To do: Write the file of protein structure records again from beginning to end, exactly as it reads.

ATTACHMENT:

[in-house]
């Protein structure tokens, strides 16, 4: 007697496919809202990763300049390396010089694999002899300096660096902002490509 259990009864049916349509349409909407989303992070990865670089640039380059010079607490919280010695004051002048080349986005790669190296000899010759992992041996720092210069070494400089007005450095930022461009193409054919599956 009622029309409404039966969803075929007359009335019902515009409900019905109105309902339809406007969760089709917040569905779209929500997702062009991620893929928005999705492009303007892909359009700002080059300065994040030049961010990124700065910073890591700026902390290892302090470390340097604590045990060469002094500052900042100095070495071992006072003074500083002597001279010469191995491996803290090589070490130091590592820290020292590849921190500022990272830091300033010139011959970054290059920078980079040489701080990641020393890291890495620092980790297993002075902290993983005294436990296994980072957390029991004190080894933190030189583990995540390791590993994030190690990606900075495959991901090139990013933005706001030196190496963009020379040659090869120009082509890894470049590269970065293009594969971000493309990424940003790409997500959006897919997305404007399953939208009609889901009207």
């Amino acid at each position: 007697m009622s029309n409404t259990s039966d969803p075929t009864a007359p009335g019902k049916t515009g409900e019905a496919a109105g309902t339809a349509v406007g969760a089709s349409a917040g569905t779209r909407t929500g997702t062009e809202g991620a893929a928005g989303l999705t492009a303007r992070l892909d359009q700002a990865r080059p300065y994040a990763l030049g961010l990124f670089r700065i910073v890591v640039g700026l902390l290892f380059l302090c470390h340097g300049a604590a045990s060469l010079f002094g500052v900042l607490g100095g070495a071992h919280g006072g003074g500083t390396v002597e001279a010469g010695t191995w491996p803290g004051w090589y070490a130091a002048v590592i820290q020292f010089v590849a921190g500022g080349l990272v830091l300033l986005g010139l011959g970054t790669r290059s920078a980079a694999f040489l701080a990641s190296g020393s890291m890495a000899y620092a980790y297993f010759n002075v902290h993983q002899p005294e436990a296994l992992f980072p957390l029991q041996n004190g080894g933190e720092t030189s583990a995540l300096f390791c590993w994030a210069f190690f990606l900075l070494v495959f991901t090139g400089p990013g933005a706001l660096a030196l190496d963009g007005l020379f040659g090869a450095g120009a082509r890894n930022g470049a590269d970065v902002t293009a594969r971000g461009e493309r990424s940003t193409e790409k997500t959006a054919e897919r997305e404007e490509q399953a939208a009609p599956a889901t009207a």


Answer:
[in-house]
């Protein structure tokens, strides 16, 4: 007697496919809202990763300049390396010089694999002899300096660096902002490509 259990009864049916349509349409909407989303992070990865670089640039380059010079607490919280010695004051002048080349986005790669190296000899010759992992041996720092210069070494400089007005450095930022461009193409054919599956 009622029309409404039966969803075929007359009335019902515009409900019905109105309902339809406007969760089709917040569905779209929500997702062009991620893929928005999705492009303007892909359009700002080059300065994040030049961010990124700065910073890591700026902390290892302090470390340097604590045990060469002094500052900042100095070495071992006072003074500083002597001279010469191995491996803290090589070490130091590592820290020292590849921190500022990272830091300033010139011959970054290059920078980079040489701080990641020393890291890495620092980790297993002075902290993983005294436990296994980072957390029991004190080894933190030189583990995540390791590993994030190690990606900075495959991901090139990013933005706001030196190496963009020379040659090869120009082509890894470049590269970065293009594969971000493309990424940003790409997500959006897919997305404007399953939208009609889901009207």
């Amino acid at each position: 007697m009622s029309n409404t259990s039966d969803p075929t009864a007359p009335g019902k049916t515009g409900e019905a496919a109105g309902t339809a349509v406007g969760a089709s349409a917040g569905t779209r909407t929500g997702t062009e809202g991620a893929a928005g989303l999705t492009a303007r992070l892909d359009q700002a990865r080059p300065y994040a990763l030049g961010l990124f670089r700065i910073v890591v640039g700026l902390l290892f380059l302090c470390h340097g300049a604590a045990s060469l010079f002094g500052v900042l607490g100095g070495a071992h919280g006072g003074g500083t390396v002597e001279a010469g010695t191995w491996p803290g004051w090589y070490a130091a002048v590592i820290q020292f010089v590849a921190g500022g080349l990272v830091l300033l986005g010139l011959g970054t790669r290059s920078a980079a694999f040489l701080a990641s190296g020393s890291m890495a000899y620092a980790y297993f010759n002075v902290h993983q002899p005294e436990a296994l992992f980072p957390l029991q041996n004190g080894g933190e720092t030189s583990a995540l300096f390791c590993w994030a210069f190690f990606l900075l070494v495959f991901t090139g400089p990013g933005a706001l660096a030196l190496d963009g007005l020379f040659g090869a450095g120009a082509r890894n930022g470049a590269d970065v902002t293009a594969r971000g461009e493309r990424s940003t193409e790409k997500t959006a054919e897919r997305e404007e490509q399953a939208a009609p599956a889901t009207a």